“So much of life comes down to the following three questions,” says Ed Welch: “Who is God? Who am I? Who are these other people?” The answers to those questions reveal what we truly care about and who we trust, and because of that, those answers often aren’t pretty. The good news is, those answers also reveal to us the exact places where God wants to work in our lives, and thus Welch provides us with a workbook to get us started.
Although each question gets its own section, Welch walks us through each of the big three questions together over and over, and as a result turns up more heart-idols than we’d like to deal with. Just one example: “I see resentment that I have toward… more people than I thought. Who am I? I am a god. Who are other people? They live to serve me. Who is God? Someone I hope will leave me alone so I can judge these people and feel good about it. When it comes to resentment, I want to be God.”
It’s a honest process, and certainly for one taking it seriously it’s a hard process. But it’s not an unbearable one. “Don’t be intimidated by the process…” Welch assures us. “The truth is, the more you plunge into your heart, the murkier everything looks. But remember, you are doing this with the God who loves you. He doesn’t love you because you accurately see the false worship in your heart…. As one expression of that love, his Spirit will show you where your desires have led you astray, and the Spirit will lead you back to Jesus Christ.”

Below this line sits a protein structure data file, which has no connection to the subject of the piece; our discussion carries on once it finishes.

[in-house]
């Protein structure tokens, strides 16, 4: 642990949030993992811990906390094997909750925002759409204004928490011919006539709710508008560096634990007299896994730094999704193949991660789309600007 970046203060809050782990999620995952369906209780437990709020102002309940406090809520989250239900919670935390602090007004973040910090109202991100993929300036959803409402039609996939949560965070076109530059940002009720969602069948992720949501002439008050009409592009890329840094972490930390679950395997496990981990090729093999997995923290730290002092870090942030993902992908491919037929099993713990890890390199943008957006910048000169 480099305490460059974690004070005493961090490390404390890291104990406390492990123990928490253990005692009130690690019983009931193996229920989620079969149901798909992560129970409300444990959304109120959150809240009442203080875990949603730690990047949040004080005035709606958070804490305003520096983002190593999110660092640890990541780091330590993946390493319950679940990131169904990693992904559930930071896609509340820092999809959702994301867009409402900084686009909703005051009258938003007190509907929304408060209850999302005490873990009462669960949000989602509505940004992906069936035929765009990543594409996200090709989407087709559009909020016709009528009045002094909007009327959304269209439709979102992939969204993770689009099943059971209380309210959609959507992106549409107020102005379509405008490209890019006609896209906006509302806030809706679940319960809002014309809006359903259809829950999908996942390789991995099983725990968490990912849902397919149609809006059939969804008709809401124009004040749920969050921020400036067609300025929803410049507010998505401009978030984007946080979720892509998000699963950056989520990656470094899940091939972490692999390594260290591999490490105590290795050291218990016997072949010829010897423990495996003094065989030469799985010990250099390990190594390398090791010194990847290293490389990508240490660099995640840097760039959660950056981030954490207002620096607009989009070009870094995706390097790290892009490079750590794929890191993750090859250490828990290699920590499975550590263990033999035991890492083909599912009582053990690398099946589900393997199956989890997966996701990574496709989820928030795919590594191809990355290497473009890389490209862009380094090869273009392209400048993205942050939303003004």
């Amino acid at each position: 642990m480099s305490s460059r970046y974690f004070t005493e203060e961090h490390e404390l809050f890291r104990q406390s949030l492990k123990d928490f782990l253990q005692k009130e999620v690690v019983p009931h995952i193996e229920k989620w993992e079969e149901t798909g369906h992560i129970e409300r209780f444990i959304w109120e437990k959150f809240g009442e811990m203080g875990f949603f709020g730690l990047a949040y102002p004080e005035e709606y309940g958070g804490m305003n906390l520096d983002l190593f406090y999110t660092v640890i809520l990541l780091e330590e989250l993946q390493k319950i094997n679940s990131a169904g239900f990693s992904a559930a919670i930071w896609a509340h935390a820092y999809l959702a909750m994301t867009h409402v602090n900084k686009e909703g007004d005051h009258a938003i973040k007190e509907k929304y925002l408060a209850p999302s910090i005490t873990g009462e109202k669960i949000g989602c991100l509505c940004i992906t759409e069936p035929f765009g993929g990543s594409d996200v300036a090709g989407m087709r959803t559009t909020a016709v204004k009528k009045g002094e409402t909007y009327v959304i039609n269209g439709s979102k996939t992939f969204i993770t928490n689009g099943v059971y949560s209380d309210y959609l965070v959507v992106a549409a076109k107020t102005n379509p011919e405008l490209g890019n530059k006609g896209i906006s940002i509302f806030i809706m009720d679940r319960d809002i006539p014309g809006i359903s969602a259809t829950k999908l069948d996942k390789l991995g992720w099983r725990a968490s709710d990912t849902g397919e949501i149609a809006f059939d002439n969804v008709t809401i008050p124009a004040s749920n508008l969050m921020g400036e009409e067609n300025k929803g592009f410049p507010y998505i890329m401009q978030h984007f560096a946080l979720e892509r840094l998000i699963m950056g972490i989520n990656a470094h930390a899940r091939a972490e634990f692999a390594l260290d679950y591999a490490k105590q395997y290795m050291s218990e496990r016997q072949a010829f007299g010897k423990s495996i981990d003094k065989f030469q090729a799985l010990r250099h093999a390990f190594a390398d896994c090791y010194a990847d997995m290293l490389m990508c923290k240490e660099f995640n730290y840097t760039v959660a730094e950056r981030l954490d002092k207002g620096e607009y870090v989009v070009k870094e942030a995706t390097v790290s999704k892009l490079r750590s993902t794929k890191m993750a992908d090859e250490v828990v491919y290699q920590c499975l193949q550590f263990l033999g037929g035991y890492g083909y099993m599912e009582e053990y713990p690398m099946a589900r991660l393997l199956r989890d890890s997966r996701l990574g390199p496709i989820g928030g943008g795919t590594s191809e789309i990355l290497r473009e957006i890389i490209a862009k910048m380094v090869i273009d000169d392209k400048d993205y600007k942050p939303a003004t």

The point of all this, he says, is not only to think less of ourselves but to realize that we can never outlove God, and as a result be freed “to love more than you need love.” If we are royalty as the Bible says, we don’t need to strive to be loved; we can just love, secure of our knowledge of who we are in Christ. Everyone we know has the opportunity to become friends and family, if we just stop worrying so much about their perceptions of us and simply be ourselves, and become more and more who we’re created to be in Christ.
The interactive set-up of the book is also very helpful. Throughout, Welch poses questions for the reader to consider, then leaves room for us to answer. In fact, debriefing the chapters in a small-group setting would work well, given this format. All it takes is a group honest enough to let God deal with its failures. As you do so—either individually or as a group—you’ll learn to develop the “rhythm of change” in your lives. Welch makes that process understandable, accessible, and desirable.